Muskie Bait Modifications

Category: article

 Dec 1st, 2001 by OutdoorsFIRST 

Modified Dec 1st, 2001 at 12:00 AM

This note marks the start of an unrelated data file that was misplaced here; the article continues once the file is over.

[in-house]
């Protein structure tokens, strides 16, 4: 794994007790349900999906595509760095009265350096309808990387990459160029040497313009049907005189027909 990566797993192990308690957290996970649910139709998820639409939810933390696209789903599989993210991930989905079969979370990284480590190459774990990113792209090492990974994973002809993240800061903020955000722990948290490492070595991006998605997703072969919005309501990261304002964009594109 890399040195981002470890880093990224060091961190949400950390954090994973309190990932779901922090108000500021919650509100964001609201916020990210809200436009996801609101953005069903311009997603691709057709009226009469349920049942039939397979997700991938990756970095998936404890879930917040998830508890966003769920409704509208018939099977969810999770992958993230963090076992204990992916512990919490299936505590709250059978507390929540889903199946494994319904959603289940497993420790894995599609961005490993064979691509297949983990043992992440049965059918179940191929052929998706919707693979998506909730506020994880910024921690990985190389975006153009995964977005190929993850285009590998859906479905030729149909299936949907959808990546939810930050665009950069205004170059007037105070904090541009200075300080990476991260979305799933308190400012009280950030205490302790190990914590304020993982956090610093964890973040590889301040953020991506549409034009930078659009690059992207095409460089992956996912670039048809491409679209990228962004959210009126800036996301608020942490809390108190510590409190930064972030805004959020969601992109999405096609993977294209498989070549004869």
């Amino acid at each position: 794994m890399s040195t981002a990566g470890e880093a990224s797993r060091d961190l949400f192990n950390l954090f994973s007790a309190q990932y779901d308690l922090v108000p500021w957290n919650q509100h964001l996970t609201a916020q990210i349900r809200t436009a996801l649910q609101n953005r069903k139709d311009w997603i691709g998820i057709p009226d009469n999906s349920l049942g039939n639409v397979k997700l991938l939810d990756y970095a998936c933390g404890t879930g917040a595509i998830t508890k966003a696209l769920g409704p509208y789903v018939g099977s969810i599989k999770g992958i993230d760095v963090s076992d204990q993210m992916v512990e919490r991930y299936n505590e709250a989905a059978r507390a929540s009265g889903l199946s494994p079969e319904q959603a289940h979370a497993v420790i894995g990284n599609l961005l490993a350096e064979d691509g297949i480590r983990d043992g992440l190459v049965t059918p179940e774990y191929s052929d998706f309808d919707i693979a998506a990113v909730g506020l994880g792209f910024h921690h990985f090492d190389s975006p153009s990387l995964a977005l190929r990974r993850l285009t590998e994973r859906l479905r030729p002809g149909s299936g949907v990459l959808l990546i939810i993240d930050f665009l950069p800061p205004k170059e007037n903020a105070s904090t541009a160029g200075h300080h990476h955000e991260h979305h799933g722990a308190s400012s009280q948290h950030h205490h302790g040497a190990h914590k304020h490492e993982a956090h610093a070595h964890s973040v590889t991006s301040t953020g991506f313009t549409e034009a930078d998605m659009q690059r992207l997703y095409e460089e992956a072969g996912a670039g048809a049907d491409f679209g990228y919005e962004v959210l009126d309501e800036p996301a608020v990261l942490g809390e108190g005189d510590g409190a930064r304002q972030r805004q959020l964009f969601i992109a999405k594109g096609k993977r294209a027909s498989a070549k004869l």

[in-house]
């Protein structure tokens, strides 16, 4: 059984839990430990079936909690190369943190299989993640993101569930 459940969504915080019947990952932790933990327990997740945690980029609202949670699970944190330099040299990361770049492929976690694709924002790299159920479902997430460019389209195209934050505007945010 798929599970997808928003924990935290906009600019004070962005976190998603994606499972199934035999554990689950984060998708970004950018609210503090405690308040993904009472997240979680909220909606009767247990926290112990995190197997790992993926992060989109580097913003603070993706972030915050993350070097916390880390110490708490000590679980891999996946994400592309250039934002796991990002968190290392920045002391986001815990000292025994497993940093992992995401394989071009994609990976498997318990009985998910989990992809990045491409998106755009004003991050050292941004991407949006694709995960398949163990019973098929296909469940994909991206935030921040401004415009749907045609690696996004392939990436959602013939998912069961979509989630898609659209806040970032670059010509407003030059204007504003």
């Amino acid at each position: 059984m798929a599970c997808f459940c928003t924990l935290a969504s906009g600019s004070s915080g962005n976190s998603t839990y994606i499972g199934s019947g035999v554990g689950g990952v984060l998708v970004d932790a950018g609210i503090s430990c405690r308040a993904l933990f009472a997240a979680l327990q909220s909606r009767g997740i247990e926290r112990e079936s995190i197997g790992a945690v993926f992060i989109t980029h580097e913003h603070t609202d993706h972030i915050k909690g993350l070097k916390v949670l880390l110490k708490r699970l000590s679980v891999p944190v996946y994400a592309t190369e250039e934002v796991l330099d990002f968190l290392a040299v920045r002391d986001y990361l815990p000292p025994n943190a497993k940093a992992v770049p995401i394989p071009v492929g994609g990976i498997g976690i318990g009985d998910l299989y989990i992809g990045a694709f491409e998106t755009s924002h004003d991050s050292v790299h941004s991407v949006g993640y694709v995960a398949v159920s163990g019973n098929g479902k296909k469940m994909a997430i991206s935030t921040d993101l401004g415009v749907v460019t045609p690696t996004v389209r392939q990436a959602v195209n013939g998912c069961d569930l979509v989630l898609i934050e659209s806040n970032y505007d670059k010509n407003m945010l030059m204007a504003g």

I am a true believer in making adjustments to make my lures perform better and thus help me put more muskies in the boat. Most wood baits today and some plastic baits, do not always run great out of the package. Most of the time you have to tinker with them and that adds to the fun of the sport. In this article I will teach you how to modify some certain baits to help you with some added success. The Suick is the old stand by in the industry. I prefer to buy weighted suicks to start with. Now just because the package says weighted does not mean you don t have to weight it. I recommend you start by tank testing them to see if you need more weight. If more weight is needed to get a neutral buoyant bait then here are the steps you should follow. I first drill a hold behind the other weight with a 1/4 drill bit. If you go about 3/8 of an inch down that should be fine, but finish drilling with a twist of the drill bit to create a pocket at the end of the hole in the bait. If you don t leave a pocket at the bottom of the hole the lead will fall out. Then you simply pour some hot lead into the hole and try not to spill the hot lead on the bait for it will melt the paint. After the lead is solid you then fill the top of the hole will epoxy to make a clean surface. Most weighted suicks I have found need a little more weight to get 7ft down with a slow rise. And adding about 1/4 ounce of lead is about right. Don t forget you have to make tail adjustments to makethe bait work correctly.The Reef Hawg is one more of those baits that if modified can be fantastic. I poor lead just behind the front hook and sometimes just a 1/4 ounce is needed one inch back from the tail of the bait. I do like to change my Reef Hawgs to two hook baits. I believe it gives it a better side to side action. To do this you pull the first and second hooks out bypulling out the cotter keys that hold the hooks in place. I then put a screw eye in the middle between where the first and second hooks were. I run a 3/0 hook there on a good split ring. I also add split rings to the back and front screw eyes on the bait. If your Reef Hawg has a dark back add a white sticker or paint the top of the bait white so you can seethe bait swing side to side and that will help you keep the rhythm. I also weight my Eddie baits the same with both front and back weighting.The Hawg Wobbler is easy to modify. You simply unscrew the bait on full rotation of the back section of the bait to increase the gap from 1/4 inch to 3/8 of an inch. This will make the bait come in without rolling over and you will be able to turn the bait into a figure eight without having the bait blow out. I also T the front hook and thats been a big plus when it comes to hooking percentage. I also T my Creepers too and that helps a lot.The Jerko is one of the newest side to side plastic jerkbaits out there and its truly an awesome bait for it requires no weighting at all. I have not found one yet that doesn t run true right out of the package. But I have found that if you add a plastic tail to the back of the bait it even gets better. First you cut 1 off the back of the bait. Then you get some of the same twister tails that are used on Squirrely Burts and they can be found at Rollie and Helens. You then count back nine ribs on the twister tail main section and glue the tail on the back of the Jerko with fishing glue. Now you have a Squirrko and its an awesome bait for its adds the twister tail action to the side to side action of the bait.Bobbie baits work better if you increase the size of the hooks and take out the middle one. I put a 5/0 in front and a 3/0 in back. This will prevent hooks from tangling and give it a better hooking percentage. I also weight them if needed the same way I described how to weight a Suick. I also add a split ring to the front eyelet to make it easier to change baits.Jackpots work better if you lower the middle hook back one inch. This makes the bait perform better and moving the weight of the hook back gives it more splash on the front end. I have also cut one inch off the front end and flatten out the bottom to give it a Suick type look to the front of the bait. This I have found makes a lot pop on the splash and italso keeps the bait from swinging side to side too far thus the fish can find the bait and eat it.Tally Wackers and the old Top Kicks work much better if you run wire straight threw the bait. You first have to take the screw eyes out in the middle section than drill a small hole all the way up the front section of the bait. You then run wire through the bait, but you must leave a spacer in the middle to keep a 1/4 inch gap. You then tie your wire up in thefront like you would with a bucktail. I also add 1/8 ounce of lead behind the first hook on the Tally Wacker to keep the bait from rolling over. This will make the bait pop louder and it will work better in good wavy conditions.Most jerkbaits simply work better if you can see them. So I always put some type of white mark on the head section of Reef Hawgs, Zig Zags, Pigs, Suicks, and Undertakers. You can use stickers or paint it your choice they both work great but I recommend staying with white for you can see it from a distance. Some other simple things that can do to improve bait performance are:Adding split ringsTwister tails to bucktails and spinnerbaitsChanging out the normal swivels behind the blades on spinnerbaits with ball bearingswivelsPutting glitter glue on the baits for more flash. (This glue is found in fabric stores)Changing hook size Clearcoating blades with glitter for extra flashTying Flashaboo or Fire fly material to the back hook on bucktails.I could keep on going about modifications, but they can be endless. All in all these changes help you with the confidence of your baits and thus help your baits perform better and you will hopefully catch you more fish. The the best advice I can give you is to keep you senses sharp as well as your hooks.Bury some iron,Jason Smith